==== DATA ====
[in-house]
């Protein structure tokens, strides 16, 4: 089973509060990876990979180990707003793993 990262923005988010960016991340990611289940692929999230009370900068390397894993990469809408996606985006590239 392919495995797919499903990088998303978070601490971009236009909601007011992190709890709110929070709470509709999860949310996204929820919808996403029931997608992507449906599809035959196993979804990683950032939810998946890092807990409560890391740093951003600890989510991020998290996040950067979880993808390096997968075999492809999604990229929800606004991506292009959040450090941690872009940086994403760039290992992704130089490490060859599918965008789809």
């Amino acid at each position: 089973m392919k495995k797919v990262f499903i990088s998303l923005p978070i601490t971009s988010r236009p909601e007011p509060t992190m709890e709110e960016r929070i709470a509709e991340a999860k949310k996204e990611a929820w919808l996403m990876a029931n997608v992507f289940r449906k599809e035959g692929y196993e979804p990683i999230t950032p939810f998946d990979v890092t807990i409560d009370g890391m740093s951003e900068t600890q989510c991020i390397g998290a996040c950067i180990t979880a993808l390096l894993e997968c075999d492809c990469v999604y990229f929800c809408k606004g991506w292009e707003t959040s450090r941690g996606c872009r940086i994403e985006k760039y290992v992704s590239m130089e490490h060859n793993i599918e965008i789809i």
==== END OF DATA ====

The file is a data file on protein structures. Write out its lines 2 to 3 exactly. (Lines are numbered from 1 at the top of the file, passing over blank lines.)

């Protein structure tokens, strides 16, 4: 089973509060990876990979180990707003793993 990262923005988010960016991340990611289940692929999230009370900068390397894993990469809408996606985006590239 392919495995797919499903990088998303978070601490971009236009909601007011992190709890709110929070709470509709999860949310996204929820919808996403029931997608992507449906599809035959196993979804990683950032939810998946890092807990409560890391740093951003600890989510991020998290996040950067979880993808390096997968075999492809999604990229929800606004991506292009959040450090941690872009940086994403760039290992992704130089490490060859599918965008789809």
């Amino acid at each position: 089973m392919k495995k797919v990262f499903i990088s998303l923005p978070i601490t971009s988010r236009p909601e007011p509060t992190m709890e709110e960016r929070i709470a509709e991340a999860k949310k996204e990611a929820w919808l996403m990876a029931n997608v992507f289940r449906k599809e035959g692929y196993e979804p990683i999230t950032p939810f998946d990979v890092t807990i409560d009370g890391m740093s951003e900068t600890q989510c991020i390397g998290a996040c950067i180990t979880a993808l390096l894993e997968c075999d492809c990469v999604y990229f929800c809408k606004g991506w292009e707003t959040s450090r941690g996606c872009r940086i994403e985006k760039y290992v992704s590239m130089e490490h060859n793993i599918e965008i789809i």